Updated from 2:24 p.m. EST
Shares across the pharmacy sector plunged Wednesday after
confirmed plans to buy
The transaction, which the companies called a merger of equals, calls for Caremark holders to get 1.67 CVS shares for each Caremark share held. The deal values Caremark shares just north of $48.50 apiece.
Talk of the impending deal had sent the companies' shares into a frenzy Wednesday after it was first reported by
The New York Times
. Caremark shares, which earlier traded as high as $53.65, recently were down $1.67 to $47.60. CVS fell $2.62 to $28.77.
Retail drugstores like CVS and pharmacy benefit managers such as Caremark have been notorious enemies for some time. Drugstores pride themselves on offering personalized service -- including consultations with real-life pharmacists -- at convenient neighborhood shops. PBMs in turn compete by promoting cheaper mail-order service, which boosts their margins nicely but makes them seem almost invisible to the customers they serve.
But now, with
setting off a price-cutting frenzy in the generic drug business, the lines are being redrawn.
"The critical question is: 'What does this transaction do for CVS strategically?'" Goldman Sachs analyst John Heinbockel wrote on Wednesday. "In short, becoming the largest PBM would greatly improve the company's position to influence changes in the pharmacy marketplace."
Heinbockel highlights four opportunities in particular. First, he says, CVS could better promote 90-day prescriptions filled by retail pharmacies. At the same time, he says, the company could slow the growth of mandatory mail-order service, which focuses on those 90-day prescriptions right now. Meanwhile, he says, the company could seek to prevent Wal-Mart's $4 generic drug program from spreading into third-party channels. Finally, he adds, the company could use its new muscle to help shape positive changes to the "average wholesale pricing" system for brand-name drugs.
Heinbockel views the merger as a "modest positive" for CVS in the end. His colleague, Christopher McFadden, suggests that the deal -- perhaps at a higher price -- makes sense for Caremark as well.
"The merits of PBM/drug retailer vertical integration have been topical with investors for many years," McFadden noted on Wednesday. "Today's news suggests that the market growth opportunities presented by the Medicare Part D program and national employer contracting, as well as signs of market maturity for the PBM sector (end of vertical integration, growing scrutiny of pricing practices) may have reached an inflection point in which the traditional animosity between retailers and PBMs gives way to a mutual vision for industry growth."
Goldman Sachs has buy recommendations on CVS and Caremark alike. The firm has investment-banking ties to CVS and hopes to secure investment-banking business from Caremark in the future as well.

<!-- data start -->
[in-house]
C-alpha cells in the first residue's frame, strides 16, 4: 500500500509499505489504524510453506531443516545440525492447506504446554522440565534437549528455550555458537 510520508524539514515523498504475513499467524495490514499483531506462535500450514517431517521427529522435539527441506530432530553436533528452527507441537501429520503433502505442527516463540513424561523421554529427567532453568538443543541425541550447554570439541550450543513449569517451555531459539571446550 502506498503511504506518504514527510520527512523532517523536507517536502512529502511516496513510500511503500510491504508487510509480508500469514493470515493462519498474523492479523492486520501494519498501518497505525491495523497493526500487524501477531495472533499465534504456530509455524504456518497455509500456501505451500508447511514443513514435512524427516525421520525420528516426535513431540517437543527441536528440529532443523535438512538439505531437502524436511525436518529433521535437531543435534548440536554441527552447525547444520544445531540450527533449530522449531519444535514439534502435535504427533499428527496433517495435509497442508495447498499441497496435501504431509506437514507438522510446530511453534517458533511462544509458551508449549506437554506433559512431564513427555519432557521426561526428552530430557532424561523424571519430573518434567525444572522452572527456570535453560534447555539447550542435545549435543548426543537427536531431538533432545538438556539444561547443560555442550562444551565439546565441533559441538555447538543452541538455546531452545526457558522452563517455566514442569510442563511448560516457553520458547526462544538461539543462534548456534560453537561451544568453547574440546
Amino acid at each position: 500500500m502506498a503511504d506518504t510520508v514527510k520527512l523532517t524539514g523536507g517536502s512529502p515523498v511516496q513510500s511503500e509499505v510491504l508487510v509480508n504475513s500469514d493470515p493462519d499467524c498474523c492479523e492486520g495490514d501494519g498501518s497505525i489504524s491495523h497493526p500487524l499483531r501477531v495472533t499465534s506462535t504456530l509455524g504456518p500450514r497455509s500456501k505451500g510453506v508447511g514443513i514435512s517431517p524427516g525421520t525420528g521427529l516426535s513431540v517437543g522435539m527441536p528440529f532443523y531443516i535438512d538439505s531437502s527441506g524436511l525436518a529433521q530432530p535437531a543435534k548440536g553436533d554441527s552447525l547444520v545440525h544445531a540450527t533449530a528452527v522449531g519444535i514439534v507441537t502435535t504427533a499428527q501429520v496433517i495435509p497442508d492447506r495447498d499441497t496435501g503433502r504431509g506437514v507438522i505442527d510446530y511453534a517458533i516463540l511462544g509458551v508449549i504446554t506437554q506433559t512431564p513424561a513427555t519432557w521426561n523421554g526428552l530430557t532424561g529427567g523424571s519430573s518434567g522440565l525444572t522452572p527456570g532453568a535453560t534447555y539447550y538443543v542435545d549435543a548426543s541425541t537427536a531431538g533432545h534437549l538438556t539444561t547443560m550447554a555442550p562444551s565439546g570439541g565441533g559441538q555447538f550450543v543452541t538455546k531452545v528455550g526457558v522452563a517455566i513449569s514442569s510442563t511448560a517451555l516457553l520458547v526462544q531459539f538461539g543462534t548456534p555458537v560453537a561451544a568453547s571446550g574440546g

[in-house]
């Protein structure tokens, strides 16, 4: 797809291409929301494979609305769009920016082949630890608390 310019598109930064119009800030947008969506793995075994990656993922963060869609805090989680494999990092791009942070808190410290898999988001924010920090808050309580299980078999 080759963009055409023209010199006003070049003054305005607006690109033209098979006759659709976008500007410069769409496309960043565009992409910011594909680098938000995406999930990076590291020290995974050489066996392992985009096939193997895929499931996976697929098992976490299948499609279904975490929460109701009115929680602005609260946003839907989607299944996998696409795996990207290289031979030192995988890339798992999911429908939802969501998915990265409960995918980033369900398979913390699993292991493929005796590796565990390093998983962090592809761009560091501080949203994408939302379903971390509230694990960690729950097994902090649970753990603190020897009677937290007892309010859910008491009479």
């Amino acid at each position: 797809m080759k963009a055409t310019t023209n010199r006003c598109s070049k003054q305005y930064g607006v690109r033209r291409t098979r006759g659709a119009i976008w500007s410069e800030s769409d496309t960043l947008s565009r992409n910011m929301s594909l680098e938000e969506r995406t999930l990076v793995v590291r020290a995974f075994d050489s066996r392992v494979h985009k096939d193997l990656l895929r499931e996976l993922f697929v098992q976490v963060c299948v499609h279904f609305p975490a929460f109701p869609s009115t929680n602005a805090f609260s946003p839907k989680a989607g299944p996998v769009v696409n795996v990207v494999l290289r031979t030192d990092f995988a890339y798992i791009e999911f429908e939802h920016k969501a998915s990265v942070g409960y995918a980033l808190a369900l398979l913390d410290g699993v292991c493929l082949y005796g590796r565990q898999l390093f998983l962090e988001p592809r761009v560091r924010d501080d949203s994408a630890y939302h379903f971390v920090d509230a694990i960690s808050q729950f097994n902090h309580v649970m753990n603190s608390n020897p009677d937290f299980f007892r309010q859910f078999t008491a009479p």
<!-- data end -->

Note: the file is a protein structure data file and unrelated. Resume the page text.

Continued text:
Still, Banc of America analyst Robert Willoughby senses no desperation on the part of PBMs.
"We do not ascribe to the view that Wal-Mart or other industry issues are forcing PBMs to seek exit strategies," Willoughby wrote on Wednesday. "Our call has been PBM consolidation is inevitable, but we do not view a transaction with a retail pharmacy as likely. Rather, we believe another PBM would be involved."
Specifically, he adds, "if Caremark is in play -- as the
New York Times
article suggests -- you have to believe
Medco Health Solutions
Willoughby has buy recommendations on all three PBM stocks. His firm has investment-banking ties to all three of them as well.
Robert Garis, an associate professor of pharmacy at Creighton University, seemed surprised by the deal. On the one hand, Garis says, the merger "makes very good sense for CVS" since the company has entered the PBM business already. But on the other hand, he asks, why would Caremark sell itself now -- and at such a low price?
"I can't help but wonder whether Caremark knows something" that others don't, Garis says. "Maybe the heat is on, and they've decided that now is a good time to get out. ... The heat has been on the industry for a while, but the industry has been thriving" nonetheless.
To be sure, Caremark would come with plenty of baggage. The company faces multiple government investigations. The company has paid a big fine already for a PBM it acquired in the past.
Caremark also faces government scrutiny for past stock options that could have been backdated. For his part, CEO Mack Crawford has denied that any backdating took place. Still, another high-profile CEO --
leader William McGuire -- recently got the boot after defending his own stock option grants.
For his part, Crawford made $63.84 million through stock option transactions last year alone, the
New York Times
reported, and continues to sit on nearly $249 million worth of options even today.
Some people wonder if Crawford could now float off with a big golden parachute and leave all of his troubles behind.
"Caremark has real problems, and those problems aren't going away," Patrick Burns of Taxpayers Against Fraud insists. Moreover, "it's not even clear to me that America needs PBMs, as they currently operate. They didn't exist 15 years ago, and I don't think they will exist 15 years from now, either."
Burns feels that PBMs face major changes -- which have already started surfacing -- and could emerge as less popular investments as a result.
"When they become fully transparent, they're going to have profit margins like Safeway," he concludes. "And by and large, Wall Street will not love them as much because of that."